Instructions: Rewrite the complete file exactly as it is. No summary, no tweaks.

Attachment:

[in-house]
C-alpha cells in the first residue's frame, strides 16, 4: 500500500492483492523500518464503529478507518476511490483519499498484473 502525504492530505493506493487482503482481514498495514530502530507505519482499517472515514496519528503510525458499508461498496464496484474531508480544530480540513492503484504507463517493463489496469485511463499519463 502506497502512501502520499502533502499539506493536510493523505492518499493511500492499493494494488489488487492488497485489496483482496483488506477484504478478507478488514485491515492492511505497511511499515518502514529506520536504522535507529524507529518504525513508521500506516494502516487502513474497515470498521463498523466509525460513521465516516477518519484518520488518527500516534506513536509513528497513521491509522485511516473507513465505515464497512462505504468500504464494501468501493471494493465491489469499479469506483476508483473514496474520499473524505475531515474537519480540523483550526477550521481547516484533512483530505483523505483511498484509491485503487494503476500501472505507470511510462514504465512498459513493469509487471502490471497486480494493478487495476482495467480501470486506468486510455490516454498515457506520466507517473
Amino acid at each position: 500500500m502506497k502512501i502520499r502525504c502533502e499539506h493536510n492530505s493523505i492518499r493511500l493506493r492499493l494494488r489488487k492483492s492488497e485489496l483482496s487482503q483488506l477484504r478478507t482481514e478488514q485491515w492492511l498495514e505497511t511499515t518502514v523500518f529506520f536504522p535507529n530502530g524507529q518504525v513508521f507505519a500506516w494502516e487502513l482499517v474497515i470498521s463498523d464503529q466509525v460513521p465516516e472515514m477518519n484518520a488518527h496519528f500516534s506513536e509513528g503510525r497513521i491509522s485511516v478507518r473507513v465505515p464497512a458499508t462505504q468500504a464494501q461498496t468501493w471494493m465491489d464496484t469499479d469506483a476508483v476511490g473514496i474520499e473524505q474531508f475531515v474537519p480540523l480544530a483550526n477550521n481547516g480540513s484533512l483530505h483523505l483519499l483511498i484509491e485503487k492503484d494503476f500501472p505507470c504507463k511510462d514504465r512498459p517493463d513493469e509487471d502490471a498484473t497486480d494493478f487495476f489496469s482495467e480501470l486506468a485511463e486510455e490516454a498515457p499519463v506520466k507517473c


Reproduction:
[in-house]
C-alpha cells in the first residue's frame, strides 16, 4: 500500500492483492523500518464503529478507518476511490483519499498484473 502525504492530505493506493487482503482481514498495514530502530507505519482499517472515514496519528503510525458499508461498496464496484474531508480544530480540513492503484504507463517493463489496469485511463499519463 502506497502512501502520499502533502499539506493536510493523505492518499493511500492499493494494488489488487492488497485489496483482496483488506477484504478478507478488514485491515492492511505497511511499515518502514529506520536504522535507529524507529518504525513508521500506516494502516487502513474497515470498521463498523466509525460513521465516516477518519484518520488518527500516534506513536509513528497513521491509522485511516473507513465505515464497512462505504468500504464494501468501493471494493465491489469499479469506483476508483473514496474520499473524505475531515474537519480540523483550526477550521481547516484533512483530505483523505483511498484509491485503487494503476500501472505507470511510462514504465512498459513493469509487471502490471497486480494493478487495476482495467480501470486506468486510455490516454498515457506520466507517473
Amino acid at each position: 500500500m502506497k502512501i502520499r502525504c502533502e499539506h493536510n492530505s493523505i492518499r493511500l493506493r492499493l494494488r489488487k492483492s492488497e485489496l483482496s487482503q483488506l477484504r478478507t482481514e478488514q485491515w492492511l498495514e505497511t511499515t518502514v523500518f529506520f536504522p535507529n530502530g524507529q518504525v513508521f507505519a500506516w494502516e487502513l482499517v474497515i470498521s463498523d464503529q466509525v460513521p465516516e472515514m477518519n484518520a488518527h496519528f500516534s506513536e509513528g503510525r497513521i491509522s485511516v478507518r473507513v465505515p464497512a458499508t462505504q468500504a464494501q461498496t468501493w471494493m465491489d464496484t469499479d469506483a476508483v476511490g473514496i474520499e473524505q474531508f475531515v474537519p480540523l480544530a483550526n477550521n481547516g480540513s484533512l483530505h483523505l483519499l483511498i484509491e485503487k492503484d494503476f500501472p505507470c504507463k511510462d514504465r512498459p517493463d513493469e509487471d502490471a498484473t497486480d494493478f487495476f489496469s482495467e480501470l486506468a485511463e486510455e490516454a498515457p499519463v506520466k507517473c